A man hurries up to the counter. “She was here first,” barista says.

“It’s okay,” I said. “I’m not in a hurry.”

The guy was short, and Black, and wore a big coat and a face mask. “Mfjddkjkf,” he said.

“Sorry, what?” the barista.

“Mfjkdsfjk,” he said.

“Sorry, the bathroom is only for customers.”

“Okay, then, okay, fine,” the man said, and pulled some dollar bills out. He pointed at a cookie. “I’ll take one of those.”

“Okay, that’s $3.65,” barista said.

The man grumbled about the price of a cookie, very understandable. He had gestured at a sign that said, “Protein balls, $1.50,” but I didn’t see any balls, and what’s more, were people seriously selling something called “protein balls”? That was just as crazy as a $3.50 cookie.

“I’ll get my cookie later,” the man said. The barista went to get him a bathroom key, and the man hustled to the bathroom.

I ordered, and then I asked for a bathroom key. “If there’s more than one,” I said, and barista gave me a key.


I wondered if he was screaming into a FaceTime, or a phone call, or an Instagram, or what.

When I left the bathroom, he was still screaming.

I thought about times I was out and about and about to lose it completely. I’m generally very quiet about though. I’m not sure that’s a good thing.

I sat back with my Nora Ephron book, hoping to see if the man would return the bathroom key or not.

But I got too into the book, and then I left and forgot to peek at the counter.

On the way home, a golden retriever licked my hand. “Are you going that way?” the owner asked me.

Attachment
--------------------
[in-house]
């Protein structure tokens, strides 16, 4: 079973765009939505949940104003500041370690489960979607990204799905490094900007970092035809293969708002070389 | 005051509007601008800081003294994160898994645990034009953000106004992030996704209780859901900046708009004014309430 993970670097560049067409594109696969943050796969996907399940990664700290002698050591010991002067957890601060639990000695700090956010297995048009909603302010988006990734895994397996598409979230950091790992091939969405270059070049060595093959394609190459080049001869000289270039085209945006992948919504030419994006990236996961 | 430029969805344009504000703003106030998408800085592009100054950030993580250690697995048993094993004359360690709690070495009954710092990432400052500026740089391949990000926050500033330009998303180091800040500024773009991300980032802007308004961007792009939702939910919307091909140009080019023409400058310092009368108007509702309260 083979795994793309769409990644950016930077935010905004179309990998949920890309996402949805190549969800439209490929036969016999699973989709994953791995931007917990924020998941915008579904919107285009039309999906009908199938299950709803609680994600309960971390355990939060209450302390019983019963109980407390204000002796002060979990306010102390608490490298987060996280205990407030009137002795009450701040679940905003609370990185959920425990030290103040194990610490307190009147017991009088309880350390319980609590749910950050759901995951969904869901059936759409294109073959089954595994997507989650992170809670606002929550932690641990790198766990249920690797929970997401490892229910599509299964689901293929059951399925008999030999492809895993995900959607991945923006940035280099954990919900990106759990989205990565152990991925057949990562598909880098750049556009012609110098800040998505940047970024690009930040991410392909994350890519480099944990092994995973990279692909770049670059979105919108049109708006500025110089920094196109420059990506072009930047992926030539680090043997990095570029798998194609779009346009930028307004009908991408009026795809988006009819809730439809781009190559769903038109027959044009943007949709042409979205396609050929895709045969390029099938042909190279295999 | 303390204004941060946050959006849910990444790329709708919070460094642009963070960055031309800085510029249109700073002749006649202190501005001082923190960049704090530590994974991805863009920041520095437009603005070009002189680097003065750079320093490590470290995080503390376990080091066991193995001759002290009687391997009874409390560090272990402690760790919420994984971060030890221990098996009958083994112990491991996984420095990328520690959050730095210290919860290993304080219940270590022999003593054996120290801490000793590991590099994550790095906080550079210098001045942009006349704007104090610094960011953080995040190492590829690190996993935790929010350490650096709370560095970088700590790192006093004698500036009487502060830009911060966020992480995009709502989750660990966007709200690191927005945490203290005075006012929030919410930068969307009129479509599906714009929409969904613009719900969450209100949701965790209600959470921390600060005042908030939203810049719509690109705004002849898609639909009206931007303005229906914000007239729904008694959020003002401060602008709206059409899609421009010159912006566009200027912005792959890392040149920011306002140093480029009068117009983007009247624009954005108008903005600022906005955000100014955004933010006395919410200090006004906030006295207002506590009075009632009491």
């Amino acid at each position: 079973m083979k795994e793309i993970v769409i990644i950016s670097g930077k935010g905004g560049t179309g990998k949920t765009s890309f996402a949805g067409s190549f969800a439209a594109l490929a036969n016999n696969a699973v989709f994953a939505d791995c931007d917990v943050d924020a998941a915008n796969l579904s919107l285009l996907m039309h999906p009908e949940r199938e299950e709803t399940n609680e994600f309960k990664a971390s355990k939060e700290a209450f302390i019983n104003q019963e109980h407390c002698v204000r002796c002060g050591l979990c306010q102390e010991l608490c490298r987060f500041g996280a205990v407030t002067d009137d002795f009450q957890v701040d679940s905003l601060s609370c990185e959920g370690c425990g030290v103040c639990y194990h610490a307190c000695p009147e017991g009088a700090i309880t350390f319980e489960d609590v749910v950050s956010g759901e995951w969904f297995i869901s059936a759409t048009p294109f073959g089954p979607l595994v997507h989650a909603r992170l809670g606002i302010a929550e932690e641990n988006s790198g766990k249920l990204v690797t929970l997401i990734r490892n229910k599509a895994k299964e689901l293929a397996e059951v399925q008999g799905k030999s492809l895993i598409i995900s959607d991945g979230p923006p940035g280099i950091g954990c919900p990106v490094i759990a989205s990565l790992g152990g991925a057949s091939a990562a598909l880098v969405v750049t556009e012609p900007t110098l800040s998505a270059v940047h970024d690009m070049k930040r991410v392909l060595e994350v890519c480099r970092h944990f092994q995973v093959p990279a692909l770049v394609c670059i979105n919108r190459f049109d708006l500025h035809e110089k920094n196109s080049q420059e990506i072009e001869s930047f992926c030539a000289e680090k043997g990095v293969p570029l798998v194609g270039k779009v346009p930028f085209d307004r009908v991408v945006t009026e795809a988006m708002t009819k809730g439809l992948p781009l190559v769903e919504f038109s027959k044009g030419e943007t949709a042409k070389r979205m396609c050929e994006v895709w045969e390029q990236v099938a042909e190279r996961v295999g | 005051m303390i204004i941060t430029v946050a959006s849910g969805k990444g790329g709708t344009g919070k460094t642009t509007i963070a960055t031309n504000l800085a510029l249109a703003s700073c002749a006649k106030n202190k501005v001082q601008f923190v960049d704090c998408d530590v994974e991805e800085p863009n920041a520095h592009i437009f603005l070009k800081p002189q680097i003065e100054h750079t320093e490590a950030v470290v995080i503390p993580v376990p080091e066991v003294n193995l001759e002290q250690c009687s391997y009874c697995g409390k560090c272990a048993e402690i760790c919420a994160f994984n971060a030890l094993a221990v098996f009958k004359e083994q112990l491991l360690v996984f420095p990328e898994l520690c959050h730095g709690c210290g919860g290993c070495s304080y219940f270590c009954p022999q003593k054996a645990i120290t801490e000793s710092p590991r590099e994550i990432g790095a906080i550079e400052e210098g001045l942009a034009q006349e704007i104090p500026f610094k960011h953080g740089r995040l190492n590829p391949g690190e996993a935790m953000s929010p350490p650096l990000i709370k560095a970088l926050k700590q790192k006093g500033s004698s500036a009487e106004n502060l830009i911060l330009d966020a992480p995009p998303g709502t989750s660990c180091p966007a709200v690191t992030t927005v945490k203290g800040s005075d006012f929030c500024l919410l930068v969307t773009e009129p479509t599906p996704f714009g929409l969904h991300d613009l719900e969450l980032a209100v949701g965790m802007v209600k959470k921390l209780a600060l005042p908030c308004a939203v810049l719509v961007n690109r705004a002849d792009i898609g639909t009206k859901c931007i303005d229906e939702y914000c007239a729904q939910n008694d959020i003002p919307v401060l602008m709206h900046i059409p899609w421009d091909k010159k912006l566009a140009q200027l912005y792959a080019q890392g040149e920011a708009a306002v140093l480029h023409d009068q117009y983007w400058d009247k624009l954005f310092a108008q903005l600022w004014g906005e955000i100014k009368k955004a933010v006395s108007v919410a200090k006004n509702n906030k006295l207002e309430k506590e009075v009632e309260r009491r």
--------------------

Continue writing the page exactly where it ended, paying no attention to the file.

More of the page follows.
“Could you go ahead, because otherwise she’ll keep turning around to look at you?”

“Sure,” I said, feeling like a celebrity, at least to one dog.


Wednesday, I walked down to the Super Bowl parade.

Now: I am deeply troubled by the complete bullshit that is naming the team “Chiefs,” and the accompanying creepy racist shit that grows on its edges like a bad fungus.

My friend lives across the street. I loaded up a backpack, and defended my decision to attend by comparing myself to Traveling Matt, a Fraggle explorer of the non-Fraggle world. Anthropological research.

And I’ve set up this life, where I can walk a lot with my friends, we can walk places, drink and eat, and walk some more. Midwestern life doesn’t necessarily lend itself to that lifestyle, but I’ve got it set up, and I love it.

So I put on my backpack, and we watched the streets fill with parked cars the minute we crossed 33rd Street, going north.

We got to another friend’s house, the party house. I am deeply appreciative, having lived far away where on celebratory occasions I was begging, borrowing, or stealing invitations to socialize. I’m back. Now I can show up somewhere, open doors without knocking, get my own drinks, and use the upstairs bathroom.

The Super Bowl falls during Mardi Gras season, which meant this event felt like a sort of extra bonus Mardi Gras. Some of my usual Mardi Gras colleagues were there in some of their usual Mardi Gras wear. I, too, had chosen to wear a bright red beret that has my krewe name on it. All our red gear was being utilized.

There was coffee, Irish cream, whiskey, leftover legendary Mardi Gras punch. There were a couple of kids who got interested in the fake fireplace. I enjoyed freaking out when they touched it, as if they would burst into flames. And theatrically touching the plastic logs myself, yelping in pain.